Mary is a pretty classic character – the pushy maid. Let's see what are some examples? Rosie from The Jetsons, Florence from The Jeffersons, and, let us not forget, Alice from The Brady Bunch. This character type actually goes even further back – check out Dorine in Moliere's 1664 comedy Tartuffe, if you don't believe us. The "clever servant" was also a stock character in the Commedia dell' Arte, an improvisational form of theatre from the Italian Renaissance. The earliest examples of this character type actually appear in Greek and Roman comedies. So, yeah, Ionesco's Mary the Maid is in some pretty old school company.
Our buddy, Mary, bears all the trade-marks of many of her pushy maid counterparts. For one, she doesn't seem to know "her place." When the Martins first enter, she fusses at them for being late. And, of course, she challenges the status quo by daring to recite a poem in the presence of the Smiths and their guests. She also challenges social norms by declaring her past relationship with the Fire Chief and throwing herself into his arms. Mary also seems to be in on some information that her "betters" don't know about, at least in regards to the Martins' true identity. She reveals to the audience that, though the Martins think they're husband and wife, in actuality they aren't.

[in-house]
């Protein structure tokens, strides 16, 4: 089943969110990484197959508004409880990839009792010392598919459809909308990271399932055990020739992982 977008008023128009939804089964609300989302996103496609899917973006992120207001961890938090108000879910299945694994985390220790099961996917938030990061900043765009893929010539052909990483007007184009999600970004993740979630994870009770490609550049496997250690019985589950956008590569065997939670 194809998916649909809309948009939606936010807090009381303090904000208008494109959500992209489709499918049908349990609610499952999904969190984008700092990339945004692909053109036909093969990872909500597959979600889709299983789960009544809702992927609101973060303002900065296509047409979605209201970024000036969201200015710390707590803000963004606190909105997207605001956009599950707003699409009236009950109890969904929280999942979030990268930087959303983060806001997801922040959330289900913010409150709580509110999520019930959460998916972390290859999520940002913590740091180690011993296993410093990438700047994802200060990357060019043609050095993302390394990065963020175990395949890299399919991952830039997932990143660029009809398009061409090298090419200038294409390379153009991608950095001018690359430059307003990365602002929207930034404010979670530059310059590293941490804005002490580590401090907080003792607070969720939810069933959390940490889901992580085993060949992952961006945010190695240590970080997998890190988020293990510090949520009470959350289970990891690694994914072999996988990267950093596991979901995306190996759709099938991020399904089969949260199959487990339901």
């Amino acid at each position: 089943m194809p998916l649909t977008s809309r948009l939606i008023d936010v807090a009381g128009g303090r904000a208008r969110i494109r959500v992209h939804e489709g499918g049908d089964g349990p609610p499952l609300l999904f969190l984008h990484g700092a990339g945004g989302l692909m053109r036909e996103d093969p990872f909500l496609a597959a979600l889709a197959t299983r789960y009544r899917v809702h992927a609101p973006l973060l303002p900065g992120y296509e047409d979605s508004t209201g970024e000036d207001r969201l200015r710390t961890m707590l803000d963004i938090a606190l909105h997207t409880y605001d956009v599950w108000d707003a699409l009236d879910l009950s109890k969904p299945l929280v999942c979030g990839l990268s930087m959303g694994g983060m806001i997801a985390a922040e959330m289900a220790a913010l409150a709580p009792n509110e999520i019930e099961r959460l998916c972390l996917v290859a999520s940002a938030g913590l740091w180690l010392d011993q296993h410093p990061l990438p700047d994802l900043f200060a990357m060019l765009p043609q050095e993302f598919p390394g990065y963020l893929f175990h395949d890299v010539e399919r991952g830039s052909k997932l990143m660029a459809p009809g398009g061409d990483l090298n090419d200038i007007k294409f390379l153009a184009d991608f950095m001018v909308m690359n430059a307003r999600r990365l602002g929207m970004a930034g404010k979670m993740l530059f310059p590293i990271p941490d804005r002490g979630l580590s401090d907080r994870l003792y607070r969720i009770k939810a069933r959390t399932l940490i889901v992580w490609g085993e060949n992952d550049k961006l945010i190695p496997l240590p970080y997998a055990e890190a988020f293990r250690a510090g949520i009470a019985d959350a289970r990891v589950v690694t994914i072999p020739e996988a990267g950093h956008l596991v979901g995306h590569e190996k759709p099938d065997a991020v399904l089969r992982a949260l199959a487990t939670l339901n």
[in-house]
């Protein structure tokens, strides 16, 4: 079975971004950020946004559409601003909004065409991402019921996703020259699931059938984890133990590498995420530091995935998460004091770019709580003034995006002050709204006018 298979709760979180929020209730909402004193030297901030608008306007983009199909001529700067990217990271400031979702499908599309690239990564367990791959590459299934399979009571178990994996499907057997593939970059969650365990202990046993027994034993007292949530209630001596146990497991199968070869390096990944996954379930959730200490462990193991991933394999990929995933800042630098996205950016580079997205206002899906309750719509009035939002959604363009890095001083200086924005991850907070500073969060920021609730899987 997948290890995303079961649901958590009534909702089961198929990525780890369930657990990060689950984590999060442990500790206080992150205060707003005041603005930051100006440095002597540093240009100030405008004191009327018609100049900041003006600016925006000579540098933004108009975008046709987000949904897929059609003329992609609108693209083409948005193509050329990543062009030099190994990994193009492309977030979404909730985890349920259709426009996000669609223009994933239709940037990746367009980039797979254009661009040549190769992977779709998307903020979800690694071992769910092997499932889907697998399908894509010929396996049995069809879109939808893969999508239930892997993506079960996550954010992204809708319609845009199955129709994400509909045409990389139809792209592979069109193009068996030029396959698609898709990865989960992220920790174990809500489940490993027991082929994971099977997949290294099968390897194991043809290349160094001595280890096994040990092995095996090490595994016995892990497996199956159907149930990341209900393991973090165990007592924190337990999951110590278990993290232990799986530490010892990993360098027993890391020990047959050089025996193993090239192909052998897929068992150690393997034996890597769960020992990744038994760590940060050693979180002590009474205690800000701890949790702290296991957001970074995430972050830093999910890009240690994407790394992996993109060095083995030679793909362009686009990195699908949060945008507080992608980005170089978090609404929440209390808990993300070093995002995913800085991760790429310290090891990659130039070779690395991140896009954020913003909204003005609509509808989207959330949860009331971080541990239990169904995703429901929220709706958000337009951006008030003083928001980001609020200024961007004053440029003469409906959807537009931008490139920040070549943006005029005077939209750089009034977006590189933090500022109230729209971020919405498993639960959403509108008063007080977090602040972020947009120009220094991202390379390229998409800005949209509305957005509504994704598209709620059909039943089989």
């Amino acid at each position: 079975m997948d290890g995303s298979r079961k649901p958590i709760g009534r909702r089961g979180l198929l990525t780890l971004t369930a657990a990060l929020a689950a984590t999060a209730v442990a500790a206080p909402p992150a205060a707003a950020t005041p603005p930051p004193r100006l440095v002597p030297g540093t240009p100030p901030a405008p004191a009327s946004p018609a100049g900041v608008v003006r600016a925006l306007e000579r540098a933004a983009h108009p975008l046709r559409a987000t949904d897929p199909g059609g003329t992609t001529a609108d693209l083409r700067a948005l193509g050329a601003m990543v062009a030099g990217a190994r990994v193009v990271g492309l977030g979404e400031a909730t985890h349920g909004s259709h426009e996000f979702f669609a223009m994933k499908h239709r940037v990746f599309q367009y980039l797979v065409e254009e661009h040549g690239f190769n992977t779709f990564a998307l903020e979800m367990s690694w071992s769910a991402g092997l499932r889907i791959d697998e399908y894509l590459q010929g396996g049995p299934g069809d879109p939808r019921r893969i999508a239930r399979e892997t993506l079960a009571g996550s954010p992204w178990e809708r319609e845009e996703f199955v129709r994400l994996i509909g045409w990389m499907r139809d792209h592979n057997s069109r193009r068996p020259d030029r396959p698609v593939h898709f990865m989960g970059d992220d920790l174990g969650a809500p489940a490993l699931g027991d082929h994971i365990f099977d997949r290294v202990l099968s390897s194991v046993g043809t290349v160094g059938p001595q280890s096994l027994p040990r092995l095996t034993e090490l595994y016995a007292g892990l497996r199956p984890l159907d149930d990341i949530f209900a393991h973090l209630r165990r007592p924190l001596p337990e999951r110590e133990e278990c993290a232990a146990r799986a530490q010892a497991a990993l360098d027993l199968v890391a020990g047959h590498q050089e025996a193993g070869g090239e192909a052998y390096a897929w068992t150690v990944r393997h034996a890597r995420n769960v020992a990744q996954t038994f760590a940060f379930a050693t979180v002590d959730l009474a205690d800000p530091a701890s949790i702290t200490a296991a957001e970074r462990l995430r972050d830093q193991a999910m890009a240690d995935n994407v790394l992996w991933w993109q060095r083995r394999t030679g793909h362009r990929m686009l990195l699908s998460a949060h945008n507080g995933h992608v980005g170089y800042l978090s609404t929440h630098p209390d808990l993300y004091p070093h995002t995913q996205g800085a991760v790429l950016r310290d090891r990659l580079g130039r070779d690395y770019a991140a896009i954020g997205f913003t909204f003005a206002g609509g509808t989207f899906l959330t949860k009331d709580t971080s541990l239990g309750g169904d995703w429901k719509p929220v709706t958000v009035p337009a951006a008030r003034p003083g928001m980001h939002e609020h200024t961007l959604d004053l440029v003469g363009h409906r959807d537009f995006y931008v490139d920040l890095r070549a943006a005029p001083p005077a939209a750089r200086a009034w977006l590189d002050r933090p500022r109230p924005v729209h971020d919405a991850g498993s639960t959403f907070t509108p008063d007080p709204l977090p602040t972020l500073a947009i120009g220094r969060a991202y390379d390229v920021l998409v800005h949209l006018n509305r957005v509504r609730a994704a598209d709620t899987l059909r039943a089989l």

Though Mary exhibits lots more personality than either the Smiths or Martins, she's still in many ways just as generic. As we've pointed out her character type has been around for a long, long time. Just like with his dialogue, Ionesco creates in Mary a sort of mutated cliché.